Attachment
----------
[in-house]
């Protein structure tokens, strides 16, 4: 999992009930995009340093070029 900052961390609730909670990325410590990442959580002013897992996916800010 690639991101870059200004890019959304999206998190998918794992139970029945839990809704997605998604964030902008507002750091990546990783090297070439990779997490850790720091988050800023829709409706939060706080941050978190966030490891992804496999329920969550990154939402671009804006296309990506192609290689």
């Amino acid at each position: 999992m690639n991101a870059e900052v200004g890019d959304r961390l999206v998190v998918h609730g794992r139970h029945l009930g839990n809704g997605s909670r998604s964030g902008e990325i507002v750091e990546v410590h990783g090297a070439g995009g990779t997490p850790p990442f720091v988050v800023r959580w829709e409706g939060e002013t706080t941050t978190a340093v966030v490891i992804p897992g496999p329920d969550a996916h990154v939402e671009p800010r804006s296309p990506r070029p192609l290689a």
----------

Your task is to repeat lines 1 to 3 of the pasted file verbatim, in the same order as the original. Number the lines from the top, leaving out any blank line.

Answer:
[in-house]
């Protein structure tokens, strides 16, 4: 999992009930995009340093070029 900052961390609730909670990325410590990442959580002013897992996916800010 690639991101870059200004890019959304999206998190998918794992139970029945839990809704997605998604964030902008507002750091990546990783090297070439990779997490850790720091988050800023829709409706939060706080941050978190966030490891992804496999329920969550990154939402671009804006296309990506192609290689």
């Amino acid at each position: 999992m690639n991101a870059e900052v200004g890019d959304r961390l999206v998190v998918h609730g794992r139970h029945l009930g839990n809704g997605s909670r998604s964030g902008e990325i507002v750091e990546v410590h990783g090297a070439g995009g990779t997490p850790p990442f720091v988050v800023r959580w829709e409706g939060e002013t706080t941050t978190a340093v966030v490891i992804p897992g496999p329920d969550a996916h990154v939402e671009p800010r804006s296309p990506r070029p192609l290689a």